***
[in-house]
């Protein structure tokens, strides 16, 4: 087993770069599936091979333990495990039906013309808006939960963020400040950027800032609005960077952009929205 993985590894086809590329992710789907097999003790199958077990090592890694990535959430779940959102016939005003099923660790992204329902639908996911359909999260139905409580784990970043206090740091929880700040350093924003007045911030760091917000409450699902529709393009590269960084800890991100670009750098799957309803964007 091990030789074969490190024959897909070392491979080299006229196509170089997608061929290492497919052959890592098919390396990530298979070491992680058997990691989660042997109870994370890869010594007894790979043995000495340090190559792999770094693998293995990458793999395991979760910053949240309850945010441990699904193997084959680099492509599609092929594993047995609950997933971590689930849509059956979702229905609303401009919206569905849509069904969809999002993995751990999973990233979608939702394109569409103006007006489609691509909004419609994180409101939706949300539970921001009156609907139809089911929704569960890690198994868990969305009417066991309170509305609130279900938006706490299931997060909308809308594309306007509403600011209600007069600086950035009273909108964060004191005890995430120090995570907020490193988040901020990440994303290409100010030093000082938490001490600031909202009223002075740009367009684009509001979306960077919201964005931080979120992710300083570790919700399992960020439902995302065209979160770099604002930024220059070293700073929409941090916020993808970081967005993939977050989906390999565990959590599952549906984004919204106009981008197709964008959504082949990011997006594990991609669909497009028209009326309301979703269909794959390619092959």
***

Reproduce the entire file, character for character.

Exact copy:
[in-house]
């Protein structure tokens, strides 16, 4: 087993770069599936091979333990495990039906013309808006939960963020400040950027800032609005960077952009929205 993985590894086809590329992710789907097999003790199958077990090592890694990535959430779940959102016939005003099923660790992204329902639908996911359909999260139905409580784990970043206090740091929880700040350093924003007045911030760091917000409450699902529709393009590269960084800890991100670009750098799957309803964007 091990030789074969490190024959897909070392491979080299006229196509170089997608061929290492497919052959890592098919390396990530298979070491992680058997990691989660042997109870994370890869010594007894790979043995000495340090190559792999770094693998293995990458793999395991979760910053949240309850945010441990699904193997084959680099492509599609092929594993047995609950997933971590689930849509059956979702229905609303401009919206569905849509069904969809999002993995751990999973990233979608939702394109569409103006007006489609691509909004419609994180409101939706949300539970921001009156609907139809089911929704569960890690198994868990969305009417066991309170509305609130279900938006706490299931997060909308809308594309306007509403600011209600007069600086950035009273909108964060004191005890995430120090995570907020490193988040901020990440994303290409100010030093000082938490001490600031909202009223002075740009367009684009509001979306960077919201964005931080979120992710300083570790919700399992960020439902995302065209979160770099604002930024220059070293700073929409941090916020993808970081967005993939977050989906390999565990959590599952549906984004919204106009981008197709964008959504082949990011997006594990991609669909497009028209009326309301979703269909794959390619092959």